Nations for Everybody
The rise of the nation-state created the preconditions for the creation of liberal democracy in the West by establishing a “unifying principle,” as political philosopher Pierre Manent writes, for establishing the political “communion” that gives citizens a common identity. Yet historically humans have had other “unifying principles,” such as tribal affiliation or religious faith, that give peoples their collective identities. For Muslims, Islam is the unifying force creating the supranational ummah, the global community of the faithful, which is more important than the alien Western concept of nations with distinct identities. The Ayatollah Khomeini, who created the Islamic state of Iran, the most powerful theocracy in the world, allegedly said, “We do not worship Iran, we worship Allah. For patriotism is another name for paganism. I say let this land [Iran] burn. I say let this land go up in smoke, provided Islam emerges triumphant in the rest of the world.”
After World War I, however, despite these cultural and religious barriers England and France created by fiat new nations in the Muslim Middle East out of the dismantled Ottoman Empire, which had recognized the ethnic and sectarian differences of the region but subjected them to the overall theocratic rule of the Caliph. With an eye to their own national interests, the European victors created artificial, secular sovereign “nations” that ignored those differences. Hence the “nation” of Iraq was cobbled together out of 3 Ottoman Vilayets or provinces that had roughly corresponded to the concentrations of Kurds, Shia, and Sunni. After the fall of Saddam Hussein, whose brutality kept these ethnic and sectarian divisions in check, and now with the departure of the Americans, these conflicts and rivalries have erupted into the violence tearing Iraq apart today. The lesson is that flags, national anthems, and borders do not create nations any more than elections, campaigns, and political parties create democracies.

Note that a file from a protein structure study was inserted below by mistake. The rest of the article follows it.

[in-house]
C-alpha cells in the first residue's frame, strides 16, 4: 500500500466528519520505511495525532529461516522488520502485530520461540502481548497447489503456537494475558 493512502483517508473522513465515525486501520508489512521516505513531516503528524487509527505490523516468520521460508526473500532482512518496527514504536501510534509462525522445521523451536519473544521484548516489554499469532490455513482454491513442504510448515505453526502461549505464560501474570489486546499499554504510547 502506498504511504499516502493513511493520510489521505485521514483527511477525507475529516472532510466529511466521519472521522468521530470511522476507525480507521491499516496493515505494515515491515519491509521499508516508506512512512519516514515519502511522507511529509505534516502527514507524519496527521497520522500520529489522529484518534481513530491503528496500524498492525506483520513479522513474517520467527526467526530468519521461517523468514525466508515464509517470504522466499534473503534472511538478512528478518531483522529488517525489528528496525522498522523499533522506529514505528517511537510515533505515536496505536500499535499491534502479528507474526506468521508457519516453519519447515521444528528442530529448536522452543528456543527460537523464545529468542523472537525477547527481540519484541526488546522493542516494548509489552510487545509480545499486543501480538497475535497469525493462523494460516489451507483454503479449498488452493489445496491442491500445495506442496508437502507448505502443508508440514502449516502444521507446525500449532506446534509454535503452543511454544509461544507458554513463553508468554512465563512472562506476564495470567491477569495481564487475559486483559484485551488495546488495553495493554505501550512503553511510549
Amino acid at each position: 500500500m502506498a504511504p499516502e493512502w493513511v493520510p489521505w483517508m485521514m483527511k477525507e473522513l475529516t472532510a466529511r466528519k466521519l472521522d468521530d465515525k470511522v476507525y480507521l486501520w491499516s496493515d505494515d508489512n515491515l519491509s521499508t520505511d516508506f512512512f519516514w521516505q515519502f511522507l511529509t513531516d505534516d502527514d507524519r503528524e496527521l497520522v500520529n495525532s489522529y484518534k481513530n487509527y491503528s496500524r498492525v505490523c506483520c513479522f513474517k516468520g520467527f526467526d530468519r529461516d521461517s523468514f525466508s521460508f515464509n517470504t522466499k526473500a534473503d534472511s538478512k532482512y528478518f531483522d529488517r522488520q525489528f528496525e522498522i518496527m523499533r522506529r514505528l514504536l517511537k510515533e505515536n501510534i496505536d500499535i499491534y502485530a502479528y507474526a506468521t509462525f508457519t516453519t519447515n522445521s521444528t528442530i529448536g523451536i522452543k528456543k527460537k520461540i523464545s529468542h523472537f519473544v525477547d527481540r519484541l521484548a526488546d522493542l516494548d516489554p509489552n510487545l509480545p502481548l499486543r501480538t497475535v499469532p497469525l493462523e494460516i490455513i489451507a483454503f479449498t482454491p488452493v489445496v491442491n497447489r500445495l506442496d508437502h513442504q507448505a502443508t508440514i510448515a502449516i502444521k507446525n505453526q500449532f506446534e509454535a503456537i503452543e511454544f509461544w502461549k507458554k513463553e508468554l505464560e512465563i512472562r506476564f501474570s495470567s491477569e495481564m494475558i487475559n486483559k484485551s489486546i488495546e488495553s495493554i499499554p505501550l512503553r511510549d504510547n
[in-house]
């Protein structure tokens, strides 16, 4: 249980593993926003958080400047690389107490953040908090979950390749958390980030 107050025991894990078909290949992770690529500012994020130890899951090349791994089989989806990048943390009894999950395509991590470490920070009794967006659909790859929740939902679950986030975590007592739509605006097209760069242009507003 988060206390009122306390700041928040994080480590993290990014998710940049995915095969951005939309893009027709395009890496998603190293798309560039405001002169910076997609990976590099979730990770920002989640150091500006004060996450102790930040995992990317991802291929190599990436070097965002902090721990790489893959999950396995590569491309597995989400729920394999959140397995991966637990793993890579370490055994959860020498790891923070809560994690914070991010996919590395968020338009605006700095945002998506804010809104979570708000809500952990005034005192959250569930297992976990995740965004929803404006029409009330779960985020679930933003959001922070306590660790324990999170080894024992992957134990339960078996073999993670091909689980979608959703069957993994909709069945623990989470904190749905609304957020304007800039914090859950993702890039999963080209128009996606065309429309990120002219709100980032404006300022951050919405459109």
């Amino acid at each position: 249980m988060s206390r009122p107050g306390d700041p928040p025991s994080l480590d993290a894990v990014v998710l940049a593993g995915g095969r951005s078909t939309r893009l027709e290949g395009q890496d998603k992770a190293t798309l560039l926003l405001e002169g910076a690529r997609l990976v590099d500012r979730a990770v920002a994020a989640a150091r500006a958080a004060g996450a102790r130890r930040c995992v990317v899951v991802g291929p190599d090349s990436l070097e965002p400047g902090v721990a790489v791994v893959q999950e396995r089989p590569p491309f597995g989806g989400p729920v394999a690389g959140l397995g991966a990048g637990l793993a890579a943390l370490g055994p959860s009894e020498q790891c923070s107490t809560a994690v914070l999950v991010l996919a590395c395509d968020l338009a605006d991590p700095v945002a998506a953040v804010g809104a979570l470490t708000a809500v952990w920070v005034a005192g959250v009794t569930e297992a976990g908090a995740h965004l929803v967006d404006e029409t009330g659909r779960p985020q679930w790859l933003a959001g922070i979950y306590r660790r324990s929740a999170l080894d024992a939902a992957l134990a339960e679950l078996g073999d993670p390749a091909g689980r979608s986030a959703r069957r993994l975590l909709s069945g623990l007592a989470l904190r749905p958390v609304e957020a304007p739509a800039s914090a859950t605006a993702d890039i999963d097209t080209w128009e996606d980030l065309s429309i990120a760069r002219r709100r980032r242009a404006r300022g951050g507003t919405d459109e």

Two melancholy conclusions arise from these lessons from Iraq. First, American democracy is unsuited for the consistent, coherent, long-term foreign policy and intervention abroad required to nurture liberal democracy in other countries. Second, Islam’s doctrines and dogmas make creating true liberal democracy – with its separation of state and religion, tolerance for minorities, and respect for individual human rights and freedom – even more difficult. Again Khomeini expresses this divide between the West and traditional Islam: “Don’t listen to those who speak of democracy. They all are against Islam. They want to take the nation away from its mission. We will break all the poison pens of those who speak of nationalism, democracy, and such things.” The jihadists rampaging in Syria and Iraq agree, which is why their goal is to restore the caliphate under which Islam dominated the region for centuries.
Cataloguing the failures of one president or administration is necessary, but it will not solve these larger problems. Only extraordinary political leadership and vision, and a mind-concentrating existential threat, can overcome those impediments and galvanize the citizens to pay the price and bear the burdens for ensuring our long-term security and national interests.